As a conclusion, patients with severe AKI are mostly hypermetabolic and the presence of hypermetabolism was associated with lower age and higher VAD dose. Hypo- and hypermetabolic patients did not present a greater risk of death in the analysis of 28-day survival, and factors associated with death were low protein intake and higher dose of VAD. More studies are needed to evaluate whether nutritional therapy can influence the outcome of these patients, allowing the association between mortality and energy metabolism categories.


This study received financial support from grant #2013/00315-1, São Paulo Research Foundation (FAPESP).

Author Contributions

Cassiana R. de Góes, was responsible for the data collection, interpretation of the results and writing of the manuscript. Daniela Ponce and André Luis Balbi contributed to the conception and design of the study and to the writing of the manuscript.

Conflicts of Interest

The authors declare no conflict of interest.


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Figure 1. Kaplan–Meier’s 28-day survival analysis for energy expenditure categories.
Figure 1. Kaplan–Meier’s 28-day survival analysis for energy expenditure categories.
Nutrients 10 00505 g001
Table 1. Clinical characteristics of the general study population.
Table 1. Clinical characteristics of the general study population.
Parameters (n = 124)
Age (years) 61.08 ± 16.6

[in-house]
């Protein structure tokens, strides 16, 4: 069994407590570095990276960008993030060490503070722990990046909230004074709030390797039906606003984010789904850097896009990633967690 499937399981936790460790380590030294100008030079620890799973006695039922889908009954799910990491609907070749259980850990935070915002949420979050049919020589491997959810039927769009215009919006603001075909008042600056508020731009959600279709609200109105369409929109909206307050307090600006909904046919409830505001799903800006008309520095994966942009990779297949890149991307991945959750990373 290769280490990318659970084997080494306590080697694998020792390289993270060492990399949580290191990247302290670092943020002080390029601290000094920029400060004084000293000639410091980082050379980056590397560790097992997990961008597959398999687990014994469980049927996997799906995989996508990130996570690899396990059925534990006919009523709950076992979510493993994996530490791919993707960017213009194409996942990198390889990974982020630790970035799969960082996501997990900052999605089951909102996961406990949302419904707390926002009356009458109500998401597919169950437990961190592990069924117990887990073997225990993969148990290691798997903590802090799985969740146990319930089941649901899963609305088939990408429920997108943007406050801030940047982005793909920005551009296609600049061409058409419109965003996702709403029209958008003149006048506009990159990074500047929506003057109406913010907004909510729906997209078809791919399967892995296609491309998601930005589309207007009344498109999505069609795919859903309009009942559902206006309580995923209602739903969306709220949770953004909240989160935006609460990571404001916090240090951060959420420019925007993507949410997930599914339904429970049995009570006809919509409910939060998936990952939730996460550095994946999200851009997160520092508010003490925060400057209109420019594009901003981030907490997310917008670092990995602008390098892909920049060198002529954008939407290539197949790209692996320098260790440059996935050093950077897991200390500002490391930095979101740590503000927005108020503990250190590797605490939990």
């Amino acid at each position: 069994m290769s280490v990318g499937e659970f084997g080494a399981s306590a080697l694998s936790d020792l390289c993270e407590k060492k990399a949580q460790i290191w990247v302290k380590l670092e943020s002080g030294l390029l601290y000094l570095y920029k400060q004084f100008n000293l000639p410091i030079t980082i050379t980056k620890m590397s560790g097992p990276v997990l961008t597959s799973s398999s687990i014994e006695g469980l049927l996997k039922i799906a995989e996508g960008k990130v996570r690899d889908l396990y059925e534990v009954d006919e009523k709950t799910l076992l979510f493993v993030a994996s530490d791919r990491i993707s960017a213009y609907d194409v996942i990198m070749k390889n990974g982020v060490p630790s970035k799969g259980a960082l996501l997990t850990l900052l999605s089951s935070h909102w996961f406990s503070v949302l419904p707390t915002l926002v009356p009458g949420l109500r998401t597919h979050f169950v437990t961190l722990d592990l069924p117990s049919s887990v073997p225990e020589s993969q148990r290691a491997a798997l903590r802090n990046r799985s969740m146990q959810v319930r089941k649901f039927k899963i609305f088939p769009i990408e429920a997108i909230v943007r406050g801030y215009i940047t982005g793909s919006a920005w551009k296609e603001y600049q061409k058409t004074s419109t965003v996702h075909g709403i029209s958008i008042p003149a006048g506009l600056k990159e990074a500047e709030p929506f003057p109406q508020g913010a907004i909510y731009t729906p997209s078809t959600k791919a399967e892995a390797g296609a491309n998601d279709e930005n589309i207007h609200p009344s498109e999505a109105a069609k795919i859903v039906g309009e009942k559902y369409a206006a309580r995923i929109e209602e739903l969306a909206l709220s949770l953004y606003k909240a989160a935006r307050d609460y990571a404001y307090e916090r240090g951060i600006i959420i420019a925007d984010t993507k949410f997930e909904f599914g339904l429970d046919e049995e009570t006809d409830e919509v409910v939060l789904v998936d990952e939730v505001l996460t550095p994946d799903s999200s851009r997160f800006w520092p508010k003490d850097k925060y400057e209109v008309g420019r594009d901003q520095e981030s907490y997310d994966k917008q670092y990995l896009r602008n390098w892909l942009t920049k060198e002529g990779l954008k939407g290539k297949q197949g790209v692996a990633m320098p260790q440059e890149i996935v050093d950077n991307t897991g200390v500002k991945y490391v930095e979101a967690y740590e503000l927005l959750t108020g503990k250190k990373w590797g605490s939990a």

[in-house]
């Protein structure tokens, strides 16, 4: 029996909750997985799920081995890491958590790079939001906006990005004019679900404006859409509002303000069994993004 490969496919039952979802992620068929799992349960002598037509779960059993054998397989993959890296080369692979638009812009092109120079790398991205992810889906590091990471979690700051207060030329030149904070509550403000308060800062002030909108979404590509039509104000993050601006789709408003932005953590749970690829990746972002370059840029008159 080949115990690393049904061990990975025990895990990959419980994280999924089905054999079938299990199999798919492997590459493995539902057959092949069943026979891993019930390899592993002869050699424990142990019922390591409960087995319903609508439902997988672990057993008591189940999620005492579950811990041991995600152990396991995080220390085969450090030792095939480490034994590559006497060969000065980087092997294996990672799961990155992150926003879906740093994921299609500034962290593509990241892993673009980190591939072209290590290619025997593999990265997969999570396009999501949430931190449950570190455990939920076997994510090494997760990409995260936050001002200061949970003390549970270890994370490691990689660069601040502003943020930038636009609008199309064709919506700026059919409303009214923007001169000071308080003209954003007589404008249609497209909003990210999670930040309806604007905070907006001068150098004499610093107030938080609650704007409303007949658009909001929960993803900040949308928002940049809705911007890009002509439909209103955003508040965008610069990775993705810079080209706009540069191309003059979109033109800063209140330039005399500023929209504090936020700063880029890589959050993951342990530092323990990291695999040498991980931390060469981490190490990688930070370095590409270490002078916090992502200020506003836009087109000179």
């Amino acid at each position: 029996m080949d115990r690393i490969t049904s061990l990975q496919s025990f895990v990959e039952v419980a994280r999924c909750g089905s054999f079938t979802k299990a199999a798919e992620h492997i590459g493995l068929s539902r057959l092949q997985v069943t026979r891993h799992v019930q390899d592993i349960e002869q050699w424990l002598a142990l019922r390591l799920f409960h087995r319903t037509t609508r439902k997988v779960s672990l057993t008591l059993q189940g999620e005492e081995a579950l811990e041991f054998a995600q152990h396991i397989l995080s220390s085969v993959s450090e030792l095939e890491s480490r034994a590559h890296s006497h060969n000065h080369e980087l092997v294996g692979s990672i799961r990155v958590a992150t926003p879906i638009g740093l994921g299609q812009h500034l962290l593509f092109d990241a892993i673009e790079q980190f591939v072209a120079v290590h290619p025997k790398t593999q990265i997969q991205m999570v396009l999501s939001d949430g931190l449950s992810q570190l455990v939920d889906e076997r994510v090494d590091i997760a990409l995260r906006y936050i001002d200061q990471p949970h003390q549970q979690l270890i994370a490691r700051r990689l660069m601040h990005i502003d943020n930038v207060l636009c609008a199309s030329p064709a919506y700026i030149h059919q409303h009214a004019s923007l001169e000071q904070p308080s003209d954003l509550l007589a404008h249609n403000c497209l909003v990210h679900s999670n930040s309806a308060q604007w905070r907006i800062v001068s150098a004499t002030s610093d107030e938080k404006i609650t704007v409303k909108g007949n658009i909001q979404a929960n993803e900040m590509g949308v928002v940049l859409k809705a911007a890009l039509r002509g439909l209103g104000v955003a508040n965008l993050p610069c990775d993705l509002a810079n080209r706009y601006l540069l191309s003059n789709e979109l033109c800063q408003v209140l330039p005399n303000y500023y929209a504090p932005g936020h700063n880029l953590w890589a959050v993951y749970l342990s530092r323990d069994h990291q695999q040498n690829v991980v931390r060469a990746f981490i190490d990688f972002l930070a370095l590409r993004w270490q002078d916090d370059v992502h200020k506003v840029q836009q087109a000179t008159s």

Male (%)86 (69)
AKI etiology (%)
 Associated with sepsis99 (80)
 Ischemia 16 (13)
 Nephrotoxicity 7 (5)
 Mixed 2 (2)
ATN-ISS0.65 ± 0.17
BEE (Kcal)1538 ± 350
REE (Kcal)2042 ± 703 a
Body Weight (kg)77.5 ± 22.7
Outcome (%)
 Recovery of renal function21 (17)
 Chronic dialysis12 (10)
 Death91 (73)
AKI—acute kidney injury, ATN-ISS—Acute Tubular Necrosis Individual Score Severity, BEE—basal energy expenditure, REE—resting energy expenditure. a p < 0.001, when compared to the BEE estimated by the formula.
Table 2. Characteristics of severe AKI patients divided by categorization of metabolism.
Table 2. Characteristics of severe AKI patients divided by categorization of metabolism.
n = 64
n = 42
n = 18
Age (years) 59.5 ± 16.563.9 ± 17.660 ± 14.6
Male (%)39 (61)33 (78.6)14 (78)
ATN-ISS0.62 ± 0.170.68 ± 0.160.61 ± 0.23
Serum urea (mg/dL)177 ± 74188 ± 84169 ± 78
Serum creatinine(mg/dL)4 ± 2.25 ± 24.5 ± 2.2
CRP (mg/dL)24.9 ± 13.826 ± 15.328.5 ± 14.2
TLC (mm3)18,650 (12,300–22,400)13,500 (11,400–22,300)19,350 (13,300–27,900)
Body weight (kg)73.8 ± 19.775.3 ± 1696.2 ± 35.6 a
Body mass index (kg/m2)27.3 ± 7.127.2 ± 5.333.8 ± 10.3 a
NB (g/day)−4.45 (−8.4; 1.88) b−8.4 (−17.8; −4.1)−6.5 (−22; −2.58)
UNA (g/day)11.2 (7.01; 15.3) b18.44 (10.4; 23.9)11.2 (4.87; 22)
REE (kcal)2500 ± 616 a1699 ± 298 a1214 ± 381.5 a
BEE (kcal)1464 ± 2891520 ± 2751840 ± 523 a
Calorie intake (kcal/day)580 (0–1500)550 (0–1250)0 (0–1050)
Protein intake (g/day)34.7 (0–85.2)23.2 (0–76.8)0 (0–37.5) a
Vm (L/min)8.8 ± 2.98.2 ± 2.28 ± 2
Freq (breath/min)16.8 ± 4.715.4 ± 3.315 ± 3.8
PEEP6 ± 26 ± 17 ± 2
FIO2 40 ± 1238 ± 1144 ± 12
VAD (mcg/kg/min)0.28 (0.10–0.77) b0.12 (0.02–0.23)0.15 (0.08–0.6)
Sedation use (%)50 (78)31 (73.8)16 (89)
Body temperature (°C)37.9 ± 1 b37.5 ± 0.8837.6 ± 0.93
AKI etiology (%)
Associated with sepsis54 (84)31 (74)14 (78)
Ischemia7 (11)7 (17)3 (17)
Nephrotoxicity3 (5)3 (7)0
Mixed01 (2)1 (5)
Primary diagnosis (%):
CVD20 (31)15 (36)5 (28)